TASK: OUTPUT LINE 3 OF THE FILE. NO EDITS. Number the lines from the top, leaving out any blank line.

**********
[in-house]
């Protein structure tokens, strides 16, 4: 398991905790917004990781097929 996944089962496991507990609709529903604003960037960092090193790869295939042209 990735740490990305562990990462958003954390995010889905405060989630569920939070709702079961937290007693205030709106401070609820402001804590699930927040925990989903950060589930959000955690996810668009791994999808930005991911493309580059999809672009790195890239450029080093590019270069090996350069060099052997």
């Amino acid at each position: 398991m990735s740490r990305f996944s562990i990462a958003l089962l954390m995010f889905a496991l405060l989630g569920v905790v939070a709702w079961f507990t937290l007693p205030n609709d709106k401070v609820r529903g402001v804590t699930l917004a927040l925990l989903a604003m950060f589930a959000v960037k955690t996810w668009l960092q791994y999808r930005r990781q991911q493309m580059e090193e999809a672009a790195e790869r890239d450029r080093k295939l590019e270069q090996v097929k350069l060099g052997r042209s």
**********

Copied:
């Amino acid at each position: 398991m990735s740490r990305f996944s562990i990462a958003l089962l954390m995010f889905a496991l405060l989630g569920v905790v939070a709702w079961f507990t937290l007693p205030n609709d709106k401070v609820r529903g402001v804590t699930l917004a927040l925990l989903a604003m950060f589930a959000v960037k955690t996810w668009l960092q791994y999808r930005r990781q991911q493309m580059e090193e999809a672009a790195e790869r890239d450029r080093k295939l590019e270069q090996v097929k350069l060099g052997r042209s």